How To Make an Ionic App on the Terminal

This tutorial will show you how to make an Ionic App on the terminal and run it on a browser, iOS Simulator and Genymotion. I’ve also noted some errors and problems that I’ve encountered when I first started making an Ionic project on the terminal just in case you’ll encounter them too.

Prerequisites: Before you start, you must have iOS and Android SDK’s installed as well as the Ionic CLI and npm (Node Package Manager).

cd to the directory

Go to the directory in your computer that you want this Ionic project to live in. Let’s say this directory is called “MyIonicApps.” It doesn’t have to be named like this. You can just save it on your Desktop or Documents folder if you want to.

$ cd MyIonicApps

Ionic provides templates

The easiest template to start with is the blank template. The other two are sidemenu and tabs.

This is the syntax (I suggest following PascalCase):

$ ionic start ProjectName [template]

For this tutorial, we’ll use the blank template. The code below will start an Ionic app based on the blank template. After pressing the enter key, you should see on the terminal that it’s downloading the Ionic dependency files. Then it creates a new directory inside MyIonicApps containing all of them.

$ ionic start MyFirstIonicApp blank

Go to your newly created Ionic app and look at the dependency files that were created.

$ cd My FirstIonicApp && ls

Ionic Dependency Files

If you don’t go to the newly created ionic app folder and decide to make Cordova or Ionic commands in MyIonicApp folder, the terminal will give you an error like this:

Current Working Directoy is not a Cordova project

See if it works

Run the app on Ionic’s server and view on your default browser.

$ ionic serve

If this is truly your first Ionic app, the terminal will prompt you to choose an address. See image below:

Prompt to Select Host Address

I usually choose localhost. That doesn’t mean you have to run a XAMPP or a Bitnami Stack. Once you’ve selected an address, this should be the results:

Host Address Has Been Selected

This prompt should be first time only. After this, every time you want to run Ionic via Ionic server, your default browser will automatically open and run your Ionic project. And every time you modify code inside your Ionic project and hit save, the Ionic server will automatically update the browser immediately to reflect the changes, just as long as the server is running.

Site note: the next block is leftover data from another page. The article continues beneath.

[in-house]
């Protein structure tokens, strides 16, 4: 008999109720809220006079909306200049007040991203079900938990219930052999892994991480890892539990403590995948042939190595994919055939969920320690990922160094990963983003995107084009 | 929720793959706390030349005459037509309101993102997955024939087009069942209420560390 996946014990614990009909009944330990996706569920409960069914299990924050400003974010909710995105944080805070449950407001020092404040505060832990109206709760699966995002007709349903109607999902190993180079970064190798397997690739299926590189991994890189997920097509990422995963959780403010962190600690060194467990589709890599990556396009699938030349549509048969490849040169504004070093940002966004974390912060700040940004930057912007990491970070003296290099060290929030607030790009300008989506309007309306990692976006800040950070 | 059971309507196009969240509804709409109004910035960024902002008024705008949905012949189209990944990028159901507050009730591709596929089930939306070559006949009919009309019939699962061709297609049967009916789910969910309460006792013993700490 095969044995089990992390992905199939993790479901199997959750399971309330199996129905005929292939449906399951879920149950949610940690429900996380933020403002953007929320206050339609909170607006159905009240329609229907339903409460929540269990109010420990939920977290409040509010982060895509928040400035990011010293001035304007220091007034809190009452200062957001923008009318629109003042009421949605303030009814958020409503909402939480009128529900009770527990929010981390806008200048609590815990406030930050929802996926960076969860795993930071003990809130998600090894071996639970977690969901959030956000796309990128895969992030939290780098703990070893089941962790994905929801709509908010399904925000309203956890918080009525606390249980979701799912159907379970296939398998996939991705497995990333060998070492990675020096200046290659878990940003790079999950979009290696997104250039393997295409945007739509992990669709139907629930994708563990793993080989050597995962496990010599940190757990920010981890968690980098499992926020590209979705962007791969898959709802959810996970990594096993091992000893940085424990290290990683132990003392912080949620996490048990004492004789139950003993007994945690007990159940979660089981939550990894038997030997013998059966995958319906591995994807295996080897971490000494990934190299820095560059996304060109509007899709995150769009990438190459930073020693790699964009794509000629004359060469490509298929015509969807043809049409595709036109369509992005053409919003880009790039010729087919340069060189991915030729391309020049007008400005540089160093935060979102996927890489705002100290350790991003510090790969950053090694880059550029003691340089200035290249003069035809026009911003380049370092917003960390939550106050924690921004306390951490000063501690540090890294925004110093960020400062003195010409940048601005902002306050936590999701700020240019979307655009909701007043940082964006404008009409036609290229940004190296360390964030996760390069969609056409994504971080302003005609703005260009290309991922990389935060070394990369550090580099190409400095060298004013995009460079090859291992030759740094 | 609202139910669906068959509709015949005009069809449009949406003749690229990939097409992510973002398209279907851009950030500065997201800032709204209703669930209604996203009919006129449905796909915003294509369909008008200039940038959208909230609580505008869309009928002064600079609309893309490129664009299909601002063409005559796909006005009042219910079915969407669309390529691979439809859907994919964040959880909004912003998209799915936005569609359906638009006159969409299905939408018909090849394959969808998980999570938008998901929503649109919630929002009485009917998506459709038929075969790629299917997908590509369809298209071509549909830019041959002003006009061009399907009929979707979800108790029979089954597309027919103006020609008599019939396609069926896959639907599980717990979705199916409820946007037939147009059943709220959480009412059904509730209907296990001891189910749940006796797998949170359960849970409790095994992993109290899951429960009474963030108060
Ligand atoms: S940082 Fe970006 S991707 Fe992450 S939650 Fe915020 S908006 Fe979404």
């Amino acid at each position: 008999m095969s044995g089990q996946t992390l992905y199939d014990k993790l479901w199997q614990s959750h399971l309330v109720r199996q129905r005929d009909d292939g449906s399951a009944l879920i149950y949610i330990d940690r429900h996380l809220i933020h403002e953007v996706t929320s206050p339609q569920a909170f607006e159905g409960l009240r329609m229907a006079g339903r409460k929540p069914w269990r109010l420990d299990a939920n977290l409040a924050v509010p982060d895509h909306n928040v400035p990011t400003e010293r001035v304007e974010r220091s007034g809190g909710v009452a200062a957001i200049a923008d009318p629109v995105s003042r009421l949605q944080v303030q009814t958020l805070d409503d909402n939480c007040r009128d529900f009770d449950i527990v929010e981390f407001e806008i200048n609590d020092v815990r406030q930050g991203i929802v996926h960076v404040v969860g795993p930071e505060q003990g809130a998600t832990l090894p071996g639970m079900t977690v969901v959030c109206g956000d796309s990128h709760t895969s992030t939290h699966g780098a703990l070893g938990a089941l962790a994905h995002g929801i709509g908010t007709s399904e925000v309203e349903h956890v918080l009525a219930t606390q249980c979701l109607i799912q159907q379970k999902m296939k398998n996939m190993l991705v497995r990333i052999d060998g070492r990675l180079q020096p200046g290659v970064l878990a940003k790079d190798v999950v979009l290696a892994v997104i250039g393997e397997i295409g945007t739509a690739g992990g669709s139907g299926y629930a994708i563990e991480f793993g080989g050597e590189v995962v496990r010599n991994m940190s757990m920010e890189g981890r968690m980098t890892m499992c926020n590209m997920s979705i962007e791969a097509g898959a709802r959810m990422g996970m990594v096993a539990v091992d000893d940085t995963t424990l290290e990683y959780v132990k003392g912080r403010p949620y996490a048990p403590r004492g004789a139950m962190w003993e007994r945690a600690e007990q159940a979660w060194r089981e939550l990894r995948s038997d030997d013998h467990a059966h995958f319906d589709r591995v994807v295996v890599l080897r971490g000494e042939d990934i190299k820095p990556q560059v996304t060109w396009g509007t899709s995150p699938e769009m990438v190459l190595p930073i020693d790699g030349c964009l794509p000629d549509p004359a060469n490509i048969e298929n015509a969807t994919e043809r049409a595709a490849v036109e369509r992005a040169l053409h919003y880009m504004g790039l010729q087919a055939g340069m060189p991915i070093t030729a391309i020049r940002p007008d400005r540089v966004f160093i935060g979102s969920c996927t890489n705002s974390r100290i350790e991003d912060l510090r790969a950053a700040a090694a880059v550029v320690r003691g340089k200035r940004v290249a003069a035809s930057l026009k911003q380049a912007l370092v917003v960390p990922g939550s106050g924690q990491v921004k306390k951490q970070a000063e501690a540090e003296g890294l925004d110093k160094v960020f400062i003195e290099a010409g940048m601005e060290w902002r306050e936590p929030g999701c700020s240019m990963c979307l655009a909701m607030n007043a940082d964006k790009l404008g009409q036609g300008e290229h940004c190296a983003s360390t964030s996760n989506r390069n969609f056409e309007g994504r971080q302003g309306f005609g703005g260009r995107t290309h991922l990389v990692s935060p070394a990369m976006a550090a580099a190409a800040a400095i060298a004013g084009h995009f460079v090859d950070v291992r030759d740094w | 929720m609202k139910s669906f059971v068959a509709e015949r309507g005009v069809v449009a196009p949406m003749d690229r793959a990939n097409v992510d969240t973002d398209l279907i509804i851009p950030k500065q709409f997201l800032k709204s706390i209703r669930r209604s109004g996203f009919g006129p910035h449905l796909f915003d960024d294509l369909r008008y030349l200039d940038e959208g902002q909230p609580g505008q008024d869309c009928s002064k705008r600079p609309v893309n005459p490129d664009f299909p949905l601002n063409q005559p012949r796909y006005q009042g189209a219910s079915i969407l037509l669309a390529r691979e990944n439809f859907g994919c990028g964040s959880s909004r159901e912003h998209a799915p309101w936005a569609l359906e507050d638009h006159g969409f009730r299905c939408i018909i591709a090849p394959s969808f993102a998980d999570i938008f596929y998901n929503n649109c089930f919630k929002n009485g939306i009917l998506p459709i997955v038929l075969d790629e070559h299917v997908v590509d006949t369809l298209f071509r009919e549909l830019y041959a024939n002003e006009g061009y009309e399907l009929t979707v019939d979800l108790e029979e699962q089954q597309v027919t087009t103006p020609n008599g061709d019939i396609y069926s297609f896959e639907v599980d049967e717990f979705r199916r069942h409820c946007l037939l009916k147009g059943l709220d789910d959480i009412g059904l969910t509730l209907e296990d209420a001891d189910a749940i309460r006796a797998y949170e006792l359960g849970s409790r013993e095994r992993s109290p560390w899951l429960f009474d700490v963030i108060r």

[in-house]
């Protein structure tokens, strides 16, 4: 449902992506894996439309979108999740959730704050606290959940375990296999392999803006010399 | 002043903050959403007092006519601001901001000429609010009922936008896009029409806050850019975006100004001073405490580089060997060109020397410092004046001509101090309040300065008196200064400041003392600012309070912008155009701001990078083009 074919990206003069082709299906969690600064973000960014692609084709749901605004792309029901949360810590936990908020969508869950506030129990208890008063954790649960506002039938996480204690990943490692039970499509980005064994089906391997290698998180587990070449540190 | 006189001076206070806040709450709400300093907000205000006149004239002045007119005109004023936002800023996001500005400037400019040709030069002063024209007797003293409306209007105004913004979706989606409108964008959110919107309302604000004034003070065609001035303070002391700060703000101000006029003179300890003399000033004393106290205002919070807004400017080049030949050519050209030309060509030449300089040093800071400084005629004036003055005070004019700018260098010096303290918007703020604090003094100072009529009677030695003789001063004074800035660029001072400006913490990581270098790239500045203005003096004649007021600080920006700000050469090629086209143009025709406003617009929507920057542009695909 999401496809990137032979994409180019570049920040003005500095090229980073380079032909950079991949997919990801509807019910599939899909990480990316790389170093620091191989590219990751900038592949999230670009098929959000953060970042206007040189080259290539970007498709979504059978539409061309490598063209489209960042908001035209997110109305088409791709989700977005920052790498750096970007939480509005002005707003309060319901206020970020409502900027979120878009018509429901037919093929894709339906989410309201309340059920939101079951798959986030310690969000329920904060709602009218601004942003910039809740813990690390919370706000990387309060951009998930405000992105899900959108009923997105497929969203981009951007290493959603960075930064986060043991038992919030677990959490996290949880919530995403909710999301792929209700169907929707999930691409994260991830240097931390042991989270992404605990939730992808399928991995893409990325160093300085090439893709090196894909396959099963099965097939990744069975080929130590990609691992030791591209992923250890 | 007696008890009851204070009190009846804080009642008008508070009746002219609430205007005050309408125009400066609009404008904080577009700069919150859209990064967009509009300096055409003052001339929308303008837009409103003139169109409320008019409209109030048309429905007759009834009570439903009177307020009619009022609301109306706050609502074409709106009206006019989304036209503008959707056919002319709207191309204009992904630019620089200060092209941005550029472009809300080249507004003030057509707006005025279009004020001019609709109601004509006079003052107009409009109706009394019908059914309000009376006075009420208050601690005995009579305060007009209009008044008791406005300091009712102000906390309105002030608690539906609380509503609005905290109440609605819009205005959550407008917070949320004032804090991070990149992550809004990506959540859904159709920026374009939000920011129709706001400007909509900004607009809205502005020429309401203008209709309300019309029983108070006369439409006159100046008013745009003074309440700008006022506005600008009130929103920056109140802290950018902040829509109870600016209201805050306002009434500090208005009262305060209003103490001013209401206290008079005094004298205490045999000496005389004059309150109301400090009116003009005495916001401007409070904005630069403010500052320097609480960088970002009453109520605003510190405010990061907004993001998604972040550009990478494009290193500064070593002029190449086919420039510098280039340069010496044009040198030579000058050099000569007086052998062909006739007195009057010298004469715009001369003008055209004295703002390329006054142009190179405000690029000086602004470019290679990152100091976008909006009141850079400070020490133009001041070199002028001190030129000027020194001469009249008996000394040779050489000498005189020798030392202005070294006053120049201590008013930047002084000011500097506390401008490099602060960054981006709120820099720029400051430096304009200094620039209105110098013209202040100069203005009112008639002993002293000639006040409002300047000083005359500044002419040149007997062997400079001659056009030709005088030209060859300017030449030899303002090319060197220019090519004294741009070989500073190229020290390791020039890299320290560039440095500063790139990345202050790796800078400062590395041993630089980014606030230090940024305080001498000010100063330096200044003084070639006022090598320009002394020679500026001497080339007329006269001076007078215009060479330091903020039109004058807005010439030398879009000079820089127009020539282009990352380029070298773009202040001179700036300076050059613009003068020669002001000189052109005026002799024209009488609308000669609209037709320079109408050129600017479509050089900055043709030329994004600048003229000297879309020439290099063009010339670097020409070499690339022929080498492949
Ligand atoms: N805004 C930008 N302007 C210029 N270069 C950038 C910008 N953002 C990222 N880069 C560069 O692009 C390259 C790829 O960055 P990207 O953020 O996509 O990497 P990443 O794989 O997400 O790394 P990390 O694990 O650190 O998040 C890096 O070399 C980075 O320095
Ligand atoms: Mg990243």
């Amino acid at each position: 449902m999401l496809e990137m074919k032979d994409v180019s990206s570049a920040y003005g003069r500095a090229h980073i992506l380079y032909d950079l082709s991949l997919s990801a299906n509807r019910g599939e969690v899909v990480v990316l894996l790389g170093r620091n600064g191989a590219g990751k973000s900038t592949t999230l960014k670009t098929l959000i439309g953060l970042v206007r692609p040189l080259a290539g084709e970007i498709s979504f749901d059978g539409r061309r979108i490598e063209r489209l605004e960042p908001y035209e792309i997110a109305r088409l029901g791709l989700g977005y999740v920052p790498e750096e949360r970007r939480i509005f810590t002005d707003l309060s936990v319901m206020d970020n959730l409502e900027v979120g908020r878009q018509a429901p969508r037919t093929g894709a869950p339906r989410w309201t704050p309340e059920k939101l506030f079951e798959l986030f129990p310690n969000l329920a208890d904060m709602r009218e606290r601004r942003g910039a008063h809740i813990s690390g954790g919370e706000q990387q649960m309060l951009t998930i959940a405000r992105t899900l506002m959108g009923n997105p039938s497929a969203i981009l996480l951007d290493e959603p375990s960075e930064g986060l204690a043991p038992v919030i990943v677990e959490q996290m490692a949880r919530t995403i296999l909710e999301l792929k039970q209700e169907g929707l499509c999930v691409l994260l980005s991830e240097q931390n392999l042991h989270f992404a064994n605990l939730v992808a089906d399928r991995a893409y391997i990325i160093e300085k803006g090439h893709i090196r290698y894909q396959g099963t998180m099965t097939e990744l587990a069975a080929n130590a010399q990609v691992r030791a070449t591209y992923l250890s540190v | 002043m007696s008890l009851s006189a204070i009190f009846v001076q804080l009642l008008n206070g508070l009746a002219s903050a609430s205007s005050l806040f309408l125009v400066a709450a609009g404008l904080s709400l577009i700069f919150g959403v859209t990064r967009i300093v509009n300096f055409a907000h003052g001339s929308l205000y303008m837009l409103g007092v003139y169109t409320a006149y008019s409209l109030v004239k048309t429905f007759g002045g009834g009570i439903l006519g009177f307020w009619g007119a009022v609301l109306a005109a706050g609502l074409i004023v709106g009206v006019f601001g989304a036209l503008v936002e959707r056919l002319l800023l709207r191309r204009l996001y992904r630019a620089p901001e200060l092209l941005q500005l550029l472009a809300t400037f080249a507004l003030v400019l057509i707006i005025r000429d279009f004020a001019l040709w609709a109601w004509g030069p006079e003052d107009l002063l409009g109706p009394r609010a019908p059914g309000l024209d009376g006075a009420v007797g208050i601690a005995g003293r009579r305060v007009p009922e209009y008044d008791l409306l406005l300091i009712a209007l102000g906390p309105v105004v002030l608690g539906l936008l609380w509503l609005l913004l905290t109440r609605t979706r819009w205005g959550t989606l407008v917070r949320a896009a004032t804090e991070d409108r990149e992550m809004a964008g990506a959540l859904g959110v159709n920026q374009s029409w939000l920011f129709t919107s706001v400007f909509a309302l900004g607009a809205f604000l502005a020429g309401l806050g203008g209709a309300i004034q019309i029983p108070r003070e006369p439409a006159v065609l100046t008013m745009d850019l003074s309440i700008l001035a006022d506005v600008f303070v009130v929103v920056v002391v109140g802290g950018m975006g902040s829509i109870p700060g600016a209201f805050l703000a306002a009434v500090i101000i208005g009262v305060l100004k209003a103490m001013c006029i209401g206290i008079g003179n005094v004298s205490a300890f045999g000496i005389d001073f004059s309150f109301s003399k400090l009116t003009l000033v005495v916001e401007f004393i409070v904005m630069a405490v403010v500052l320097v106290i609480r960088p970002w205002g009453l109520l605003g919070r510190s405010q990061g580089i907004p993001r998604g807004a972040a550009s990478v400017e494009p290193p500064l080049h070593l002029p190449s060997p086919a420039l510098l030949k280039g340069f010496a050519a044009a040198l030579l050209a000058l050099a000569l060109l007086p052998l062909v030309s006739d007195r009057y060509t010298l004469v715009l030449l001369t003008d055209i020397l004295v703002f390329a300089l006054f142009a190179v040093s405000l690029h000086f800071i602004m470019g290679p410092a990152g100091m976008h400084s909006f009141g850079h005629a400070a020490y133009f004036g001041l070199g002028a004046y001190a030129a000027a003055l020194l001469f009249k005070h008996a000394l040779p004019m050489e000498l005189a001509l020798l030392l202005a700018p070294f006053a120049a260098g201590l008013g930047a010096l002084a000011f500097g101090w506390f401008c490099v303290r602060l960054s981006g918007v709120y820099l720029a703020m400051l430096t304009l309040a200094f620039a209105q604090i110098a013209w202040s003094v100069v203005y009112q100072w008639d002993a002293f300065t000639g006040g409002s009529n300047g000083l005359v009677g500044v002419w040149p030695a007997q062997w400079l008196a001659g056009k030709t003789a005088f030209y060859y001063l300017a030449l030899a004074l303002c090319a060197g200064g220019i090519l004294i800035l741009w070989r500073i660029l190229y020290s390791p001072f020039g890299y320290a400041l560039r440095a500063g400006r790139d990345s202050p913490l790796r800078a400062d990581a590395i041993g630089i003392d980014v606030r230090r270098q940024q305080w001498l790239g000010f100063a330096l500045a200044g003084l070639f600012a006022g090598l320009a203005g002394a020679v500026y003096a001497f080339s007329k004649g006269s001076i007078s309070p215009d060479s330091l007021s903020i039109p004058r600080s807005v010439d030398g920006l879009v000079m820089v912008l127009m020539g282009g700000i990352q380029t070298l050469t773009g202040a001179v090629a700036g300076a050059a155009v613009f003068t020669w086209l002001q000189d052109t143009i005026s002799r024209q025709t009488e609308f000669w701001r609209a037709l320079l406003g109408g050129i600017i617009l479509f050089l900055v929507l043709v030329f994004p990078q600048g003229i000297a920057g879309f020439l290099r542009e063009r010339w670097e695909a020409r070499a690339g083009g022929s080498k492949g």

This is what the blank template should look like:

Ionic Blank Template

Note: If you see a blank screen, that means there’s something wrong. If double brackets appear on the browser but the Ionic header bar and title aren’t showing, that also means there’s something wrong. Make sure you didn’t accidentally modify anything. Try to do undo everything, just in case.

Add platforms

The previous steps allows you to run and test Ionic on a browser but you won’t be able to run it to an iOS simulator, Android emulator (Ionic team prefers Genymotion), or any real device unless you configure the platforms.

$ ionic platform add ios
$ ionic platform add android

Android might be tricky. Ionic documentation has notes for Android. But I will be specific with the problem I encountered. I was working on this on OS X Yosemite and ant was not installed somehow. Worse, since I updated my machine to Yosemite, brew got messed up. So I’ll add a fix on here to get brew updated, if that’s what you want to do.

$ cd /usr/local/Library
$ git pull origin master

Once brew is okay… 

$ brew install ant

Check to see ants version by typing:

$ ant -version

Let’s build it!

$ ionic build ios
$ ionic build android

Emulate or Run

iOS is easy since this tutorial assumes you’re working on a Mac OS X. (You have to be on a Mac anyways to have iOS).

$ ionic emulate ios

If you get an error:

Missing iOS Sim to Emulate Ionic

Just type this line of code on the terminal and try to emulate again

$ sudo npm install -g ios-sim

Once ios-sim is installed, you can now run your Ionic app on the iOS simulator.

Don’t use emulate on Android!

If you’ve ever developed for Android before Genymotion existed, you know that the default Android Emulator is slow, a pain, and just plain horrible! You do not want to type emulate for this one. Use Genymotion. Install it if you haven’t yet.

So if you’ve got Genymotion, start it up and run a specific virtual machine. For example, if you have Google Nexus 5, just start it up from Genymotion dashboard. Once your chosen virtual device is up, type:

$ sudo ionic run android

If you don’t do sudo, sometimes you’ll get something like this:

rm: could not remove file (code EACCES)…

Your Blank Ionic project should run on your chosen Genymotion virtual device.

That’s it!

This is how you make an Ionic app on the terminal and run on iOS and Android virtual devices. And just an FYI, Ionic team has been making Ionic Creator. It’s an IDE that should eliminate the use of the terminal. It’s still on beta at the time of this writing. But I made this post for nostalgia’s sake.